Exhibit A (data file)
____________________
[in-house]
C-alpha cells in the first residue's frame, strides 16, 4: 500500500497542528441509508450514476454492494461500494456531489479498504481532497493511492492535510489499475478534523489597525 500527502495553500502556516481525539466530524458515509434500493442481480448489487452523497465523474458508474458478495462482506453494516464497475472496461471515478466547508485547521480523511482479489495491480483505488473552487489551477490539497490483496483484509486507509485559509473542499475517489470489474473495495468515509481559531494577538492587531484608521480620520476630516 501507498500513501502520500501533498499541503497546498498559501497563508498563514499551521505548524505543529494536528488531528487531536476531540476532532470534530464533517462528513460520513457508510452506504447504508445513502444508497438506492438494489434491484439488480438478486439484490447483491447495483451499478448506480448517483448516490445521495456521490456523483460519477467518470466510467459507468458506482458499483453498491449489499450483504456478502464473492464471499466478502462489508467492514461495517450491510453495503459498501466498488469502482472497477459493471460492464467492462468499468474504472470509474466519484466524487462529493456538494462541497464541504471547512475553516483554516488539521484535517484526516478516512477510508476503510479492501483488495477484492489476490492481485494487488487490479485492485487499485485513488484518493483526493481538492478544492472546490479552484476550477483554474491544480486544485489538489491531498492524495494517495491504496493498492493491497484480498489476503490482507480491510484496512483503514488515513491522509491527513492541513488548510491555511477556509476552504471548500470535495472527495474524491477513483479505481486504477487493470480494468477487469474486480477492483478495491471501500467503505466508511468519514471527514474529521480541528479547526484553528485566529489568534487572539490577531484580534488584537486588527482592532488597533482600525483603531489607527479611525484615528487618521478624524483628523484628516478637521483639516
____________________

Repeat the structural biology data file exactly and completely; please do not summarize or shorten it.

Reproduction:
[in-house]
C-alpha cells in the first residue's frame, strides 16, 4: 500500500497542528441509508450514476454492494461500494456531489479498504481532497493511492492535510489499475478534523489597525 500527502495553500502556516481525539466530524458515509434500493442481480448489487452523497465523474458508474458478495462482506453494516464497475472496461471515478466547508485547521480523511482479489495491480483505488473552487489551477490539497490483496483484509486507509485559509473542499475517489470489474473495495468515509481559531494577538492587531484608521480620520476630516 501507498500513501502520500501533498499541503497546498498559501497563508498563514499551521505548524505543529494536528488531528487531536476531540476532532470534530464533517462528513460520513457508510452506504447504508445513502444508497438506492438494489434491484439488480438478486439484490447483491447495483451499478448506480448517483448516490445521495456521490456523483460519477467518470466510467459507468458506482458499483453498491449489499450483504456478502464473492464471499466478502462489508467492514461495517450491510453495503459498501466498488469502482472497477459493471460492464467492462468499468474504472470509474466519484466524487462529493456538494462541497464541504471547512475553516483554516488539521484535517484526516478516512477510508476503510479492501483488495477484492489476490492481485494487488487490479485492485487499485485513488484518493483526493481538492478544492472546490479552484476550477483554474491544480486544485489538489491531498492524495494517495491504496493498492493491497484480498489476503490482507480491510484496512483503514488515513491522509491527513492541513488548510491555511477556509476552504471548500470535495472527495474524491477513483479505481486504477487493470480494468477487469474486480477492483478495491471501500467503505466508511468519514471527514474529521480541528479547526484553528485566529489568534487572539490577531484580534488584537486588527482592532488597533482600525483603531489607527479611525484615528487618521478624524483628523484628516478637521483639516